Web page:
• Just as the official language, Greenlandic in education is the Kalaallisut variety of Greenlandic. Tunumiisiut is not covered under formal education, nor is the Avenersuaq/Inuktun variety.
  • Though Greenlandic is the main language for schools, materials and proficient teachers remain scarce, and thus Danish remains very present in the school system 10)11).

Legislation of language education

International legislation

Denmark has not recognized Greenlandic and its language varieties under the European Charter for Regional or Minority Languages, because the Greenland Home Rule Act gives a high degree of protection already 12)
The same goes for the Framework Convention of the Protection of National Minorities 13).

National legislation

The Greenland Home Rule Act (1978) rules in Chapter 2, Section 9 that:

  1. Greenlandic shall be the principal language. Danish must be thoroughly taught.
  2. Either language may be used for official purposes.

However, Kalaallisut is the official Greenlandic variety and therefore, the Home Rule Act does not state any legislation for Tunumiisiut 14).

Local legislation

Within the area, there are no special regulations for Tunumiisiut to be taught at schools besides Greenlandic Kalaallisut15).

Institutional support for education of the language:

There is no institutional support for education of the Tunumiisiut language.

Language learning materials:

Education presence

The language is not taught within formal education, nor used as medium of instruction. Kalaallisut is the main variety taught at schools.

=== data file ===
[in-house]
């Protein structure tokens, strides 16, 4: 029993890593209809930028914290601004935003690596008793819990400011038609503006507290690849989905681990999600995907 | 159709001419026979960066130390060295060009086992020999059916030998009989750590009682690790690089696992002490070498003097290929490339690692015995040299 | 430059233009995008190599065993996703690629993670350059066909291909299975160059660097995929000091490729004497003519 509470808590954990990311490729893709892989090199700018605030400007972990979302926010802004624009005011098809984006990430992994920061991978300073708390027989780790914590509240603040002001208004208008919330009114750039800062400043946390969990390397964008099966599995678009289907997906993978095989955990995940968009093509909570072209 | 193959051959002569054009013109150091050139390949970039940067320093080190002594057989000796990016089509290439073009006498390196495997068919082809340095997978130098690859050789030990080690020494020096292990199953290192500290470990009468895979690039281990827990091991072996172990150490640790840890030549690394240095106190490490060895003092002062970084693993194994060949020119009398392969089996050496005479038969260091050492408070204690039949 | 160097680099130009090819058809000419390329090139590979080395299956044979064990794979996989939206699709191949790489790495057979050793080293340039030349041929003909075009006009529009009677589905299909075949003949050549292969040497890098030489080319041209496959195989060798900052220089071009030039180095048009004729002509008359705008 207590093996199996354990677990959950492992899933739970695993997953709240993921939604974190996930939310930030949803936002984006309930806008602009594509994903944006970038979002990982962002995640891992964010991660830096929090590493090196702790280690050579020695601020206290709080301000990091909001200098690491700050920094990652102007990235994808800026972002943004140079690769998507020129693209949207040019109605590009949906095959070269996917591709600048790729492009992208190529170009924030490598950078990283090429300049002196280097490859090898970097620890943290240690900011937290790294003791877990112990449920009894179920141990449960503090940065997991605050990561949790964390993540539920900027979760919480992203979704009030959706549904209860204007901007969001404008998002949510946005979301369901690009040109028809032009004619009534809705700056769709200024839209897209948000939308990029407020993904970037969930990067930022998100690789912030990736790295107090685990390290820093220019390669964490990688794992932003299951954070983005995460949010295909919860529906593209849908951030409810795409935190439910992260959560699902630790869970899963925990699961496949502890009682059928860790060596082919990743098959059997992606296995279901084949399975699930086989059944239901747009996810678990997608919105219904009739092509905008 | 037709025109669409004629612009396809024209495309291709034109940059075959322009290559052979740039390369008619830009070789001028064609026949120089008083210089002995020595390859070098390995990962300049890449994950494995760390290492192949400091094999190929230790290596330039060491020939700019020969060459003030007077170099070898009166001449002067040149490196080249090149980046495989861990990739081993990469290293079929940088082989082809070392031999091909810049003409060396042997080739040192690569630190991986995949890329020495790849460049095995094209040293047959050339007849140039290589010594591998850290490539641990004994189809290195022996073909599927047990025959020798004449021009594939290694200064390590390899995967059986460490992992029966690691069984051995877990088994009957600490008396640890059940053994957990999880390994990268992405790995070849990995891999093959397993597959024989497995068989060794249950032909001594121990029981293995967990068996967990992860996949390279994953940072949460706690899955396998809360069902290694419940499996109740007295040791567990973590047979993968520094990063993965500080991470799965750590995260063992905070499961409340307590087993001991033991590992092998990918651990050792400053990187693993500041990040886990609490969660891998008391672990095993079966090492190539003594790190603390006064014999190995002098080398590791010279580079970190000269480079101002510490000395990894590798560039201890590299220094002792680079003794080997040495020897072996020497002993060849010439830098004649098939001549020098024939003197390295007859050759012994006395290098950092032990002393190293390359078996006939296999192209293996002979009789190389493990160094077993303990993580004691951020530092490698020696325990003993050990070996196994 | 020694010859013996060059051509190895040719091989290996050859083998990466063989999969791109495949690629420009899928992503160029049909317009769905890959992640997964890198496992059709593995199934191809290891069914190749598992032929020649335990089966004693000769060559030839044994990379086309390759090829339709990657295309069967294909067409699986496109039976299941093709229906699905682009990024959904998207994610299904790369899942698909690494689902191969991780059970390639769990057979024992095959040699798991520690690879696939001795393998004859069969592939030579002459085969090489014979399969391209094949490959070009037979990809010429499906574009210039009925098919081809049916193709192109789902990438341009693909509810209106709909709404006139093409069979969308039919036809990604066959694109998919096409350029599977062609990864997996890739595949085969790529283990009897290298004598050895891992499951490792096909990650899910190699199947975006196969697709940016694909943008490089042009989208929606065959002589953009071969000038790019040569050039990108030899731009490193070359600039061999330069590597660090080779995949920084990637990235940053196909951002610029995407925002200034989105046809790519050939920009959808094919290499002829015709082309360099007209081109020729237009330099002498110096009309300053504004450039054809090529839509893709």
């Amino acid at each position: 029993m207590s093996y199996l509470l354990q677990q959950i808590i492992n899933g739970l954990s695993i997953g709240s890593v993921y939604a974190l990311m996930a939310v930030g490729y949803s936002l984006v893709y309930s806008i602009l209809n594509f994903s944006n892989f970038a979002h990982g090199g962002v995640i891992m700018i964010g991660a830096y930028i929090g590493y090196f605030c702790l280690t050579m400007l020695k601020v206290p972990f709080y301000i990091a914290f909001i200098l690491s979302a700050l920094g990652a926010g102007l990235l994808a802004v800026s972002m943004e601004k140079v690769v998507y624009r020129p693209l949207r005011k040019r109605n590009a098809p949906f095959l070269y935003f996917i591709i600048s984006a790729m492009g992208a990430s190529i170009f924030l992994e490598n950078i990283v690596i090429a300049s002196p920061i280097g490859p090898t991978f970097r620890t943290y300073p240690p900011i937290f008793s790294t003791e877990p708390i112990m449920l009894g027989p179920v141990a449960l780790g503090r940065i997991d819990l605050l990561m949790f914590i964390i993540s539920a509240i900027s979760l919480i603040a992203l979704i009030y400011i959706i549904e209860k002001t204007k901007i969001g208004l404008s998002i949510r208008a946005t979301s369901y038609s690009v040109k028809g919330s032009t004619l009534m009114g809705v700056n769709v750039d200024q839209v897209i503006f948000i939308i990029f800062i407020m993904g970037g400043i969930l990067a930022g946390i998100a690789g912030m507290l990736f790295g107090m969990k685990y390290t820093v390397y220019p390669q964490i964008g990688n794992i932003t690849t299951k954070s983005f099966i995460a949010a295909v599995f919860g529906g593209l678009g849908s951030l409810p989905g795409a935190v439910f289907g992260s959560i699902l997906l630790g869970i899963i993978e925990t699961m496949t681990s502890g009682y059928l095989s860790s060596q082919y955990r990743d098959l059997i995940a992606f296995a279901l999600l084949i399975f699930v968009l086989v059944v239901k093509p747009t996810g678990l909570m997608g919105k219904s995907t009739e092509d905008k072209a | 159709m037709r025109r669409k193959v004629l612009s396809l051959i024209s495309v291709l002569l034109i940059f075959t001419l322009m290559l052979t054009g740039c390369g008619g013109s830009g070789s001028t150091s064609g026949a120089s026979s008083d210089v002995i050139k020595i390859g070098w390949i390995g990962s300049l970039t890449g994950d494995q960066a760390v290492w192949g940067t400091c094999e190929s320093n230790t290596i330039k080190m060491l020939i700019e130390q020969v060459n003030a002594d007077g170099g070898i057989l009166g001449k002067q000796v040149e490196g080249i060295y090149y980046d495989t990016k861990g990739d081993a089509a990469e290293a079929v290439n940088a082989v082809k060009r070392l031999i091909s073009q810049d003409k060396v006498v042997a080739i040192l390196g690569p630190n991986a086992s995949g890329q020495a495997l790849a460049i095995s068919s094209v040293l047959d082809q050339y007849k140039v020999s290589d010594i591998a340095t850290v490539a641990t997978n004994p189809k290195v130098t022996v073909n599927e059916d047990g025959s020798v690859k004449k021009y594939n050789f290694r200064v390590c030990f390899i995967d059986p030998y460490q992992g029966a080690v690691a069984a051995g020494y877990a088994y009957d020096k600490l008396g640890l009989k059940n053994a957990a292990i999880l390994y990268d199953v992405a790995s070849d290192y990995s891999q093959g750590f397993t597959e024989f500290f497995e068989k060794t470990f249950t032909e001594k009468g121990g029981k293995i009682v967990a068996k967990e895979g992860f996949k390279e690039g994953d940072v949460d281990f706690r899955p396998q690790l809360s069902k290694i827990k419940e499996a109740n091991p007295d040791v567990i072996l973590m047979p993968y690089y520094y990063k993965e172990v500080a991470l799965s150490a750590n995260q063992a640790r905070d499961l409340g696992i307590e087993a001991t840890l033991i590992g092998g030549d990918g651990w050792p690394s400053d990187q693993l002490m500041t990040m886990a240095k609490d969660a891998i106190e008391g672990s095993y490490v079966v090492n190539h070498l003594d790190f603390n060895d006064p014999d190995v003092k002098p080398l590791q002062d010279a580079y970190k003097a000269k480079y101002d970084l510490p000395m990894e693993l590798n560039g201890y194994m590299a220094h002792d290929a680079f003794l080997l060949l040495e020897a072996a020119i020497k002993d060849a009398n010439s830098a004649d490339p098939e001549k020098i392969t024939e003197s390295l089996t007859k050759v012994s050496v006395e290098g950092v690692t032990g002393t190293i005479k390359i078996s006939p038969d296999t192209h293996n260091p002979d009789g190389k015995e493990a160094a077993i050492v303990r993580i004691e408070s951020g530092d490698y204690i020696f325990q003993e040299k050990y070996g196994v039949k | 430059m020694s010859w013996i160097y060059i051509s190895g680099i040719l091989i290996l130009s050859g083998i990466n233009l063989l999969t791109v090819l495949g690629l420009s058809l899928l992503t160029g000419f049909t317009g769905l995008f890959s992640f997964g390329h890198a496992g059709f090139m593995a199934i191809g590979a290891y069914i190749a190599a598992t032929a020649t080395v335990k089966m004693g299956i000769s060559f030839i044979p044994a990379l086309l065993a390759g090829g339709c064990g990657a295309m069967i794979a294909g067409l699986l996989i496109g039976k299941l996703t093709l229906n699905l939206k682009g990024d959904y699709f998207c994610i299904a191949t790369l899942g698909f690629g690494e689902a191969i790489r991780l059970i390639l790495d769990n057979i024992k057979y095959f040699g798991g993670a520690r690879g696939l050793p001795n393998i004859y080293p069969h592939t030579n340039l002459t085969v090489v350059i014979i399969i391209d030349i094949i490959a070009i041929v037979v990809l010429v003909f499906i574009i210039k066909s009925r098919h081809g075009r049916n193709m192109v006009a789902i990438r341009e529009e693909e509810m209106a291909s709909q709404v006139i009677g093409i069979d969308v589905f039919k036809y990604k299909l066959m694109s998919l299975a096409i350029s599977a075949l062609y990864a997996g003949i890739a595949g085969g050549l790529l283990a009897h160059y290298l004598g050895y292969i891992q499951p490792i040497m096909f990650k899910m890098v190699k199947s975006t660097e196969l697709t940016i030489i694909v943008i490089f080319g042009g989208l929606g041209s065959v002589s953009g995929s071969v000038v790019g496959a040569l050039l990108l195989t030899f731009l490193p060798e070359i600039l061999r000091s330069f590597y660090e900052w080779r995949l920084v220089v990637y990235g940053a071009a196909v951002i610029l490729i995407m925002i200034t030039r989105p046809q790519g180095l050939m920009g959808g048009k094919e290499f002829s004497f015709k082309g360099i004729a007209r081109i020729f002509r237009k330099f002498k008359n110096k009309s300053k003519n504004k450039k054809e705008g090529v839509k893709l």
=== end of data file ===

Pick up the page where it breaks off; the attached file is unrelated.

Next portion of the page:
It is not known whether Tunimiisut is taught outside of schools.

Tunumiisiut deals with a low status within Greenland compared to Kalaallisut, which makes the preservation and education of Tunumiisiut more difficult 16)

Online learning resources

  • video of the three Greenlandic varieties
1) , 4) , 14) , 15)
Elixhauser, S. (2018). East Greenlandic Language. In Negotiating Personal Autonomy: Communication and Personhood in East Greenland. Routledge. Retrieved from https://books.google.nl/books?id=snhQDwAAQBAJ&printsec=frontcover&source=gbs_ge_summary_r&cad=0#v=onepage&q&f=false.
2)
Asybaris01. (n.d.). Inuktitut_dialect_map. Retrieved from https://commons.wikimedia.org/w/index.php?curid=12470872.
3)
UNESCO. (n.d.). UNESCO Interactive Atlas of the World’s Languages in Danger. Retrieved (March 11, 2020) from http://www.unesco.org/languages-atlas/index.php.
5) , 6) , 7) , 11)
Olsen, K. K. (2006). Education in Greenland. Retrieved from http://ankn.uaf.edu/IEW/edgreen.html.
8) , 9)
The Editors of Encyclopaedia Britannica. (2005). Government and society in Greenland. Retrieved from https://www.britannica.com/place/Greenland/People.
10)
Olesen, H.S. (n.d.). Greenland. Retrieved March 16, 2020 from https://education.stateuniversity.com/pages/552/Greenland.html.
12)
Denmark. (2003). European Charter for Regional or Minority Languages: Initial Periodical Report presented to the Secretary General of the Council of Europe in accordance with Article 15 of the Charter. Retrieved from https://rm.coe.int/CoERMPublicCommonSearchServices/DisplayDCTMContent?documentId=09000016806c8312.
13)
Denmark. (1999). Report Submitted by Denmark Pursuant to Article 25, Paragraph 10F of the Framework Convention of the Protection of National Minorities. Retrieved from https://rm.coe.int/CoERMPublicCommonSearchServices/DisplayDCTMContent?documentId=090000168008aeed.
16)
Blonville, E. de. (n.d.) The East Greenlandic language. Retrieved from https://earledeblonville.com/books/pdfs/7_East_Greenlandic_language.pdf.
languages/tunumiisiut_in_greenland.txt · Last modified: 2020/05/27 11:05 by ydwine